We started with our brainstorming and project design stage where we thought through various directions we could take our idea, and then we moved into the experimental design stage where we outlined the things we wanted to accomplish over our project's duration.
Using synthetic biology to reduce methane emissions from cattle was a well-accepted project idea from the beginning. The team’s first hurdle was figuring out how to go about pursuing this goal. One of the earliest ideas was to inhibit methyl coenzyme M reductase, one of the final enzymes in methanogenesis. The far most appealing inhibitor was 3-nitrooxypropanol with one study finding it decreased methane production by 71.5% (Romero-Pérez et al., 2016). However, we could not pursue this method because a biosynthetic pathway for 3-NOP is not known and the compound falls under patent protection for the specific use of decreasing methane production in ruminants, Patent No. WO 2012084629 A1.
A short-lived idea was to design E. coli to be a methanotroph, having methane be its one and only carbon source to counteract methanogenesis. Unfortunately, information on methanotrophy inside bovine rumina is lacking (Attwood & McSweeney, 2008). Dr. Niu, one of our advisors, along with Dr. Fernando from UNL’s Animal Science Department recommended that we look elsewhere as this would be a difficult undertaking.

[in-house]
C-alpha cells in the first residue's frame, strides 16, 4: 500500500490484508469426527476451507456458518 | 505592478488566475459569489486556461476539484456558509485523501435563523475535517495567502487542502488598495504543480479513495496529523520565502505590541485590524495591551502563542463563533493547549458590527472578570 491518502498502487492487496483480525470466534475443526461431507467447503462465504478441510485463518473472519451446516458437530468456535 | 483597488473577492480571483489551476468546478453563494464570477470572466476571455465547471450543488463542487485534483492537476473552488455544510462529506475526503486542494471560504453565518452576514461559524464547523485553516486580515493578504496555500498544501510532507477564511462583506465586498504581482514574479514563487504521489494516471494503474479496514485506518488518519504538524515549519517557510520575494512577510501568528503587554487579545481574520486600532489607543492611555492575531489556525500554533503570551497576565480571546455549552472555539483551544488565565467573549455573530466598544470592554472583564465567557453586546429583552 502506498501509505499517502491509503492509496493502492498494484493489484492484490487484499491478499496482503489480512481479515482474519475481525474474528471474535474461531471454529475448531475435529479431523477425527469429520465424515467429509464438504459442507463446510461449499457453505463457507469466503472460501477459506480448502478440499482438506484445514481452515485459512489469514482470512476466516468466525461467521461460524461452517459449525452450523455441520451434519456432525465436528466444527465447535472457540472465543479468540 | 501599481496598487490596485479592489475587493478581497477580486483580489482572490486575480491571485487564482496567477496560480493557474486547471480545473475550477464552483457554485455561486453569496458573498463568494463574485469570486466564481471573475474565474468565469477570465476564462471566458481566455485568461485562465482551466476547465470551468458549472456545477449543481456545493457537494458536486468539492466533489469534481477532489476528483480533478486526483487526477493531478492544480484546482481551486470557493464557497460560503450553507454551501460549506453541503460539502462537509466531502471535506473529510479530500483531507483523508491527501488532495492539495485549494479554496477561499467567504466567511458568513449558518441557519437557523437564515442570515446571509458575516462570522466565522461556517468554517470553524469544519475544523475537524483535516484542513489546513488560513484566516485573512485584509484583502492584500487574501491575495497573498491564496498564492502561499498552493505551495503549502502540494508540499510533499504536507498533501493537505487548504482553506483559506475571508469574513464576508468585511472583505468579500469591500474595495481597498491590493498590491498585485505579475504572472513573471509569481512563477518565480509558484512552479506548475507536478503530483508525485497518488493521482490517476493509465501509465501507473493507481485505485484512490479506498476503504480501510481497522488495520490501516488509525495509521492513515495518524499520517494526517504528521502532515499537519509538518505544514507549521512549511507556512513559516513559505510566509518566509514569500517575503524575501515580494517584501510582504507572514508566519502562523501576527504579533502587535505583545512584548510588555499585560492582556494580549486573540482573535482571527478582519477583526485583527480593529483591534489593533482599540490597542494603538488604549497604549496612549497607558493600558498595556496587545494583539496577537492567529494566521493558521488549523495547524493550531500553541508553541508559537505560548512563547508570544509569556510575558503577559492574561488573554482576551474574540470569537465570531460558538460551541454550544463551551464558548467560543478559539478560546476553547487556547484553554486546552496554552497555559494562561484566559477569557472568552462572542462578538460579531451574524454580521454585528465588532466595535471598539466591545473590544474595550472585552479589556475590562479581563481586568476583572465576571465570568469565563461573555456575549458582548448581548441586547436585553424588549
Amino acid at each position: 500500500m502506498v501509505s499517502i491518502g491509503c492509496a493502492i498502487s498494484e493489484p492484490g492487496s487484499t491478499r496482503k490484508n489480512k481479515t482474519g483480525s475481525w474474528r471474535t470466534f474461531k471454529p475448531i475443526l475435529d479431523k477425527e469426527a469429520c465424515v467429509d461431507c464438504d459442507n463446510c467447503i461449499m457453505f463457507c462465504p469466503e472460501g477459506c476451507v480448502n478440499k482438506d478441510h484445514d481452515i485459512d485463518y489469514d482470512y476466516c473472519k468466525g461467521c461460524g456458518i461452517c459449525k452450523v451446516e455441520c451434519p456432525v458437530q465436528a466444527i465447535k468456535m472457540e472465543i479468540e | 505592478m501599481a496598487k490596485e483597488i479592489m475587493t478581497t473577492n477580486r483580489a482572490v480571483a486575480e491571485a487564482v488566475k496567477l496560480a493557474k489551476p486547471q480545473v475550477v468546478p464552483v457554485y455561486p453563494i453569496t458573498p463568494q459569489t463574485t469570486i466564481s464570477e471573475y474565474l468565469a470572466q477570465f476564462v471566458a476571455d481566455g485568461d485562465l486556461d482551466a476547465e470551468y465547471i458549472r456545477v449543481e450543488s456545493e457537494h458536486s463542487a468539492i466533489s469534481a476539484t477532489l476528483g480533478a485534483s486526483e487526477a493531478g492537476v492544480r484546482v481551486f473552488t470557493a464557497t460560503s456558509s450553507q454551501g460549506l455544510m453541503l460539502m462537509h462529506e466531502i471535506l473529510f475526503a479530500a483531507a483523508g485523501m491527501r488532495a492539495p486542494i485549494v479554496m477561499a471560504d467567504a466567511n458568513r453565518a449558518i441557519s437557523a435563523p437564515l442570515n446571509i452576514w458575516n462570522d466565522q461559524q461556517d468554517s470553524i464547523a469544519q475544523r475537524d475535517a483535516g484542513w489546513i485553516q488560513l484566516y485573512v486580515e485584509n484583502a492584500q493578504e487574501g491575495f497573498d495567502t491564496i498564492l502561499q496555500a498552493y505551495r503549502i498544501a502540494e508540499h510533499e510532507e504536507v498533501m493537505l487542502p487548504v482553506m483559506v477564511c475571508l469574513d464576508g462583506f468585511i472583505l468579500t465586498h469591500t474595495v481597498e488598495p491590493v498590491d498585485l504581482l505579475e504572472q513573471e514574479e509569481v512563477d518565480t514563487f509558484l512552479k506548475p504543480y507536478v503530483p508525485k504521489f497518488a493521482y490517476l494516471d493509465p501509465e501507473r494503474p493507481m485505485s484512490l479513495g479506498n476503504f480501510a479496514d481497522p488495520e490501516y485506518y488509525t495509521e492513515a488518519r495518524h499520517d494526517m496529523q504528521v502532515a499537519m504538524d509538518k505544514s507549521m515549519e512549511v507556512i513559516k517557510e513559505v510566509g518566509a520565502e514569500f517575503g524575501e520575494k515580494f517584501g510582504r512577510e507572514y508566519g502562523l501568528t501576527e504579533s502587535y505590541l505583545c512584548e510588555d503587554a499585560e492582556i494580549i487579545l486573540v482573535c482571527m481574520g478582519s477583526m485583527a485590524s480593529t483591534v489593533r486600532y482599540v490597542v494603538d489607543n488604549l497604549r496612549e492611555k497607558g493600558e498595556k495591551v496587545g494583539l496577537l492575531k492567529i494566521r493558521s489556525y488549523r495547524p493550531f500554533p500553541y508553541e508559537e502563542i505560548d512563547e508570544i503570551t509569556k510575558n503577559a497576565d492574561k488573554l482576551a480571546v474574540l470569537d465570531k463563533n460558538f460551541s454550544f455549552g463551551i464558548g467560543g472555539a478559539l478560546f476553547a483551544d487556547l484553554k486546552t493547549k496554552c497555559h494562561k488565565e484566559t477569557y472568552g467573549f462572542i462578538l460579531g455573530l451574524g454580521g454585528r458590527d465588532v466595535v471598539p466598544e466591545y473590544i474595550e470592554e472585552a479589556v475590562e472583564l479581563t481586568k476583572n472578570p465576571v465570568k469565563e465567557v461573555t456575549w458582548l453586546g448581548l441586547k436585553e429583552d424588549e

Our last pitch incorporates the idea to redirect the flow of hydrogen away from methanogens (Satyanagalakshmi et al., 2015), since the removal of hydrogen is essential for cofactors to be reoxidised and for ruminal fermentation to be maintained (Attwood & McSweeney, 2008). Our team researched this route and initially found sulfate-reducing bacteria to be a prime candidate for reducing methanogenesis. However, hydrogen sulfide is a product of sulfate reduction and can cause serious neurological damage to organisms (Drewnoski et al., 2011).
As a team, we decided to pursue the two most plausible options for our project. The first solution we decided on was biosynthesis of bromoform to inhibit methanogenesis (Kinley & Fredeen, 2014). The second solution involves aiding the facilitation of nitrite reduction to ammonia (Yang et al., 2016). Additionally, the specific enzymes we selected function at the pH (6-7) of ruminal fluid and even more so under anaerobic conditions.
We successfully cloned and transformed E.coli to carry the gene for the enzymes nitrite reductase and vanadium dependent bromoperoxidase. Before moving on to the next step we made sure to fully sequence our composite parts. Upon sequencing we found that there were no mutations so we decided to began the characterization of our various parts. To characterize nitrite reductase we performed the Nessler’s test. More information on the Nessler's test can be found on our Experiments page. To characterize the bromoperoxidase we used the monochlorodimedone assay which is commonly used to determine the rate at which the enzyme brominates hydrocarbons. More detailed information on these steps can be found in the lab notebook and results sections. Although we made plans to go further with the experimental design, at this point we ran out of time.